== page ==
” I’ll have to think about it,” I said, ” As long as it’s just for a little while…”
“I won’t be any trouble,” he said, ” You’ll hardly notice that I’m here.”
“I doubt that,” I said,” but it won’t make too much difference I guess, and I do have a spare room.”
“I’ll go grab my things now,” he said.
“Not that blasted sourdough starter you love so much,” I said, ” I don’t want that thing in my house. Or your kombucha. Or anything else spoiled or half-spoiled!” He was already on his way out the door.
“OK,” he said, “I’ll leave them at my place at least until Pesach is over.”
“Not just Pesach!” I said “I don’t want that kind of mess in my house at any time of the year!” But I don’t know if he heard me. By then, he was halfway across the yard.
April 12th 2020
( Picture of Minerva Teichert’s Christ in a red robe. )
Pictures of LDS paintings.
My neighbor finished moving into the spare bedroom today. He even brought over some paintings from his house to decorate with. I look them over. “That’s a really nice one of Maschiach ben David,” I say, “I really appreciate that he’s painted dressed in red like a King who’s come to war instead of white like a King who comes in peace. But why is he so calm? And how come he looks so pale? Has the person who painted this ever seen an Israelite, either Jewish or Samaritan? I mean, it doesn’t look anything like you… or even like me for that matter.”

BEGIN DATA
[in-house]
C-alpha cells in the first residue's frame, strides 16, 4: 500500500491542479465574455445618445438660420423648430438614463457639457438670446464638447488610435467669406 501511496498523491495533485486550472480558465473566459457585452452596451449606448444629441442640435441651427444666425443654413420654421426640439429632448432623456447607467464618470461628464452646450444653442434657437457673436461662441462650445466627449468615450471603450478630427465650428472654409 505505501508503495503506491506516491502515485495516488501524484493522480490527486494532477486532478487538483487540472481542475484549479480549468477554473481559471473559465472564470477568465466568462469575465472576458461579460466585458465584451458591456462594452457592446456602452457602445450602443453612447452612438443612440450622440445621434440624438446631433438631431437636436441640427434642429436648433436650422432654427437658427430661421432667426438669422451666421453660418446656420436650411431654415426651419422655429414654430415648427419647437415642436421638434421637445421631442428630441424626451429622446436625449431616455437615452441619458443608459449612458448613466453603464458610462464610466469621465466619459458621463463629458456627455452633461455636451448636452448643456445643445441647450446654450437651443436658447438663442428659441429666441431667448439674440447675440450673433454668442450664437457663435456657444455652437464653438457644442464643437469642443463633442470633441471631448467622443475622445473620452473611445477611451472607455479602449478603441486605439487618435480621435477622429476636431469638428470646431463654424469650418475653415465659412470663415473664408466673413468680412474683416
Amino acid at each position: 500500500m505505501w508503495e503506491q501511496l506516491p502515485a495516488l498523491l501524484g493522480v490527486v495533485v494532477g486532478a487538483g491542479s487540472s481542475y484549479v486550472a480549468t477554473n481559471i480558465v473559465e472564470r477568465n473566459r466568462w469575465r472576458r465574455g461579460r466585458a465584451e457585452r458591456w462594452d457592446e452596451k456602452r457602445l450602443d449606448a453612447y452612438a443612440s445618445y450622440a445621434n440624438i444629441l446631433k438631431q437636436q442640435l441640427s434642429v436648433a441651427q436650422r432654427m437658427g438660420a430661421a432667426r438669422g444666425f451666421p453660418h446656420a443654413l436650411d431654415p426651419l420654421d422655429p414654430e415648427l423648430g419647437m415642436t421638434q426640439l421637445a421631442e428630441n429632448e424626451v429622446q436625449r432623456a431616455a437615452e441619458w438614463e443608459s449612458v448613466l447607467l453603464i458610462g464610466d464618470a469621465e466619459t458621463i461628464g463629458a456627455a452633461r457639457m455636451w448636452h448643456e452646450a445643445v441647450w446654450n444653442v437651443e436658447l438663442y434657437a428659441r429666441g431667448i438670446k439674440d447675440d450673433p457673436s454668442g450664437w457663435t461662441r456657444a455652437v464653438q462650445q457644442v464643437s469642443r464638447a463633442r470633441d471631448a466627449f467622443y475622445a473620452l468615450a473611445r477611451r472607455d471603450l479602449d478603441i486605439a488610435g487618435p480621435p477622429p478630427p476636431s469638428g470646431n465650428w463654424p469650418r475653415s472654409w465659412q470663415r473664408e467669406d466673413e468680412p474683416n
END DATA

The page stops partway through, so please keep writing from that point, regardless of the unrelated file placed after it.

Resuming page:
“I got it as a gift from a friend,” he says. “The painter was American. I do think she’d seen Jews once or twice. She painted a group of refugees in New York City in 1938.”
“Hmm,” I said. “I still don’t think it looks anything like you.” I went on to the next, some sort of woodblock print. “Now that’s a great one of Moses receiving the law on Mount Sinai,” I say. My neighbor nods.